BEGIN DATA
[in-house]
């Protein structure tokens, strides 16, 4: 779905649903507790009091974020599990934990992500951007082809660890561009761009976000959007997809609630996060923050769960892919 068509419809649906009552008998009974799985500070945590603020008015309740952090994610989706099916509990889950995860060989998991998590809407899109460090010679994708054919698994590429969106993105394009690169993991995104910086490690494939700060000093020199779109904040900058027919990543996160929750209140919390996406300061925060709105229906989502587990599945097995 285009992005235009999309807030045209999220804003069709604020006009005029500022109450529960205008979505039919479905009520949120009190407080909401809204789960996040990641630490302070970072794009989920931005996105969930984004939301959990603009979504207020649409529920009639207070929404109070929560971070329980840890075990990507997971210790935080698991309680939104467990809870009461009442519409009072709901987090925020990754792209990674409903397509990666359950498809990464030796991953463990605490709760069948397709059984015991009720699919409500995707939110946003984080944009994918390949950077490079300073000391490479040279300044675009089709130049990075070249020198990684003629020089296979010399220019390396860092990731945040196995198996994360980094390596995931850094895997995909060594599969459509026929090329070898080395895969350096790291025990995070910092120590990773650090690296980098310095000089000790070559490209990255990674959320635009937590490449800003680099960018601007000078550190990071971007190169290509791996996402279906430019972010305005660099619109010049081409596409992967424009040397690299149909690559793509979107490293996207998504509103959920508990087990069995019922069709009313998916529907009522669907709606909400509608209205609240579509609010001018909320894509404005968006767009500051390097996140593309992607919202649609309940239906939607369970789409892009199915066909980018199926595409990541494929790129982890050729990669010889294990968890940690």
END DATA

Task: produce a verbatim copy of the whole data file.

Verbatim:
[in-house]
């Protein structure tokens, strides 16, 4: 779905649903507790009091974020599990934990992500951007082809660890561009761009976000959007997809609630996060923050769960892919 068509419809649906009552008998009974799985500070945590603020008015309740952090994610989706099916509990889950995860060989998991998590809407899109460090010679994708054919698994590429969106993105394009690169993991995104910086490690494939700060000093020199779109904040900058027919990543996160929750209140919390996406300061925060709105229906989502587990599945097995 285009992005235009999309807030045209999220804003069709604020006009005029500022109450529960205008979505039919479905009520949120009190407080909401809204789960996040990641630490302070970072794009989920931005996105969930984004939301959990603009979504207020649409529920009639207070929404109070929560971070329980840890075990990507997971210790935080698991309680939104467990809870009461009442519409009072709901987090925020990754792209990674409903397509990666359950498809990464030796991953463990605490709760069948397709059984015991009720699919409500995707939110946003984080944009994918390949950077490079300073000391490479040279300044675009089709130049990075070249020198990684003629020089296979010399220019390396860092990731945040196995198996994360980094390596995931850094895997995909060594599969459509026929090329070898080395895969350096790291025990995070910092120590990773650090690296980098310095000089000790070559490209990255990674959320635009937590490449800003680099960018601007000078550190990071971007190169290509791996996402279906430019972010305005660099619109010049081409596409992967424009040397690299149909690559793509979107490293996207998504509103959920508990087990069995019922069709009313998916529907009522669907709606909400509608209205609240579509609010001018909320894509404005968006767009500051390097996140593309992607919202649609309940239906939607369970789409892009199915066909980018199926595409990541494929790129982890050729990669010889294990968890940690």